Eddie Perfect has provided a few female-empowerment anthems, lifted from the “Defying Gravity” school of musical songwriting. These are the songs that compel many theatergoers to break into applause before Pitts has finished singing. Is this applause to signal that we can still hear or, better yet, that we can no longer hear the banal lyrics? Perfect is big on the percussive.

These songs are supplemented with a score by Marius de Vries that fortunately offers no words but does set the mood in a very ponderous action-movie sort of way. The musical interludes have been given titles: “The Ascent,” “The Descent,” “Kong’s Capture,” “NYC Chase,” “Empire Ascent,” and “Air War,” which offer in specificity what Perfect’s lyrics lack in originality.

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Pitts and Morris have no characters to explore, so they can’t be blamed for acting merely energetic (her) or determined (him). The two lead characters, however, are spared the whiplash changes in personality that afflict the crewman played by Eric Lochtefeld. He’s called Lumpy. Like de Vries with his music titles, Thorne gets right to the point with his choice of names.

Initially stupid and clumsy, Lumpy soon comes to represent all that is good in the world when he convinces Darrow to turn on Denham and punch him out — to much applause from the theatergoers who can still hear dialogue being spoken.

“King Kong” is the third Broadway musical this year, after “Escape to Margaritaville” and “Frozen,” to advocate that the heroine settle her differences with a man through physical violence. The one good thing we can say about Darrow is that she, unlike her two Broadway sisters, doesn’t actually deliver on such misandric advice.

Also Read: ‘Days of Rage’ Theater Review: This Revolution Won’t Be Televised

But back to the super-puppet. As designed by Sonny Tilders, Kong is a genuine marvel that requires no fewer than 10 people to operate its limbs, torso and, most amazingly, facial features. The whole contraption is humongous but always agile, and whenever the story line lags, which is most of the time, your attention goes to those 10 puppeteers whose task often takes them up Kong’s back to attach hooks and wires and then rappel to the stage floor. No zoo offers a show this thrilling.

While Pitts and Morris are often stranded on stage with weak material, Kong never operates in a void. Enhancing all his chases and escapes is the inspired work of Peter England (scenic and projection design), Peter Mumford (lighting), Peter Hylenski (sound), Gavin Robins (aerial movement) and Artists in Motion (video and projection imaging content).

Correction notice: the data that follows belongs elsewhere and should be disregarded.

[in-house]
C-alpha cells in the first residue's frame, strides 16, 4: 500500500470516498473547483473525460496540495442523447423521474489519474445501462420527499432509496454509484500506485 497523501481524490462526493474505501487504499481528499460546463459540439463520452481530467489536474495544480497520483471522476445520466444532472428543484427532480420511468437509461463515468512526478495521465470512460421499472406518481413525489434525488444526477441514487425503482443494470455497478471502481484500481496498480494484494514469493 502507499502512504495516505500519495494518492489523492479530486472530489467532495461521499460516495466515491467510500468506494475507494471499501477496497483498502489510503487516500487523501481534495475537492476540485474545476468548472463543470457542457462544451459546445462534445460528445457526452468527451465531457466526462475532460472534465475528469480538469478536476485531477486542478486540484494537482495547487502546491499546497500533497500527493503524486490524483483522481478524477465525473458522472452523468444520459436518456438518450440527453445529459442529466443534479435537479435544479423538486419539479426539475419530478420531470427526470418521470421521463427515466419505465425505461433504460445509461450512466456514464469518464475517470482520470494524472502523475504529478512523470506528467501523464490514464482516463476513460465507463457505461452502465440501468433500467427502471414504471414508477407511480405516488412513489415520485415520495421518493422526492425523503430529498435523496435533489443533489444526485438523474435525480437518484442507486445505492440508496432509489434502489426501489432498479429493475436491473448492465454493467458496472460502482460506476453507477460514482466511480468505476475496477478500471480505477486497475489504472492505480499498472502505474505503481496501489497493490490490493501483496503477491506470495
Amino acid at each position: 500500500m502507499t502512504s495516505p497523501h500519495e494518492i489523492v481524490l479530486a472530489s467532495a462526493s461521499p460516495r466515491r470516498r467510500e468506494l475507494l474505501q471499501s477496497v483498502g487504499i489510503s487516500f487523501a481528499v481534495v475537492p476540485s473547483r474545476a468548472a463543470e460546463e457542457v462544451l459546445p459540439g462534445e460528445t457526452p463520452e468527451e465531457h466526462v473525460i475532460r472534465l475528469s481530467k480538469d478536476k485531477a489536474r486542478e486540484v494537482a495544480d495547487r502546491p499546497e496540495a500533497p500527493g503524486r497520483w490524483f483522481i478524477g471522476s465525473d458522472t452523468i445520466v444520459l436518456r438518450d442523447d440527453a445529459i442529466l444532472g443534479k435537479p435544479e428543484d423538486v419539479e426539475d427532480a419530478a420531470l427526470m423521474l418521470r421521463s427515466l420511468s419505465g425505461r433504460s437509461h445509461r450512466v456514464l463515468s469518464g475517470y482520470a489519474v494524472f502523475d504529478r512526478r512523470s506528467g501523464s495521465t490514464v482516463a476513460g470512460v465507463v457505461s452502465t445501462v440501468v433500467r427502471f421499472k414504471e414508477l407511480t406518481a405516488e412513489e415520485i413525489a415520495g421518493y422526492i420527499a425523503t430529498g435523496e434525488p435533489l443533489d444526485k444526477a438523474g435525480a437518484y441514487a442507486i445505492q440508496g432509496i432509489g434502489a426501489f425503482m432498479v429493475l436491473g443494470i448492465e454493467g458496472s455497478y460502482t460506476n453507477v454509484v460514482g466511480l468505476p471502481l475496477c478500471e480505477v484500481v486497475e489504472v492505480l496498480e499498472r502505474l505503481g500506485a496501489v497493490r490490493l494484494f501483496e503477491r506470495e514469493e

There is also the director-choreographer, Drew McOnie. He can’t do much with the book scenes or the songs, but his very athletic choreography often provides stunning segues. And he sure knows how to serve up a real star.

Related stories from TheWrap:

‘Eve’s Song’ Theater Review: Are You Woke Enough for Patricia Ione Lloyd’s Dark Comedy?

‘American Son’ Theater Review: Kerry Washington Brings #BlackLivesMatter Debate to Broadway

‘Torch Song’ Theater Review: Harvey Fierstein Passes It to Michael Urie

‘Good Grief’ Theater Review: Ngozi Anyanwu Looks Back With Love and Hip-Hop

Broadway’s $35 Million ‘King Kong’ Roars When It Roars, Slips When It Sings: Review

Read on: Deadline.

Eighth wonder of the world? King Kong probably isn’t even the eighth wonder of Broadway – those kids in The Ferryman aren’t giving up their spots anytime soon – but the big ape does provide some roaring good thrills.
Picking ove…

Broadway Box Office Slips To $33M; Mike Birbiglia’s ‘New One’ & Musical ‘The Prom’ Join Fall Roster

Read on: Deadline.

Two new productions – Mike Birbiglia’s The New One and musical The Prom – joined the Broadway roster but couldn’t keep overall box office from slipping: Grosses for Broadway’s Week 22 (ending Oct. 28) were down about 4% to…

Broadway Box Office Rings Up $34M; ‘The Ferryman’, ‘Lifespan Of A Fact’ Get Warm Welcomes

Read on: Deadline.

Broadway box office continued apace as fall settled on the theater district, with a raft of recent arrivals helping to push grosses up a slight 3% over last week to $34,344,693. Attendance for Broadway’s Week 21 (ending Oct. 21) was up from the p…

Broadway Box Office Holds Steady At $33M; ‘Torch Song’ Joins Roster

Read on: Deadline.

Broadway box office held steady as the fall season settled in, with a batch of recently arriving productions joined by Torch Song, last year’s Off Broadway hit taking up a limited engagement at Broadway’s Hayes Theatre. In all, the 33 shows…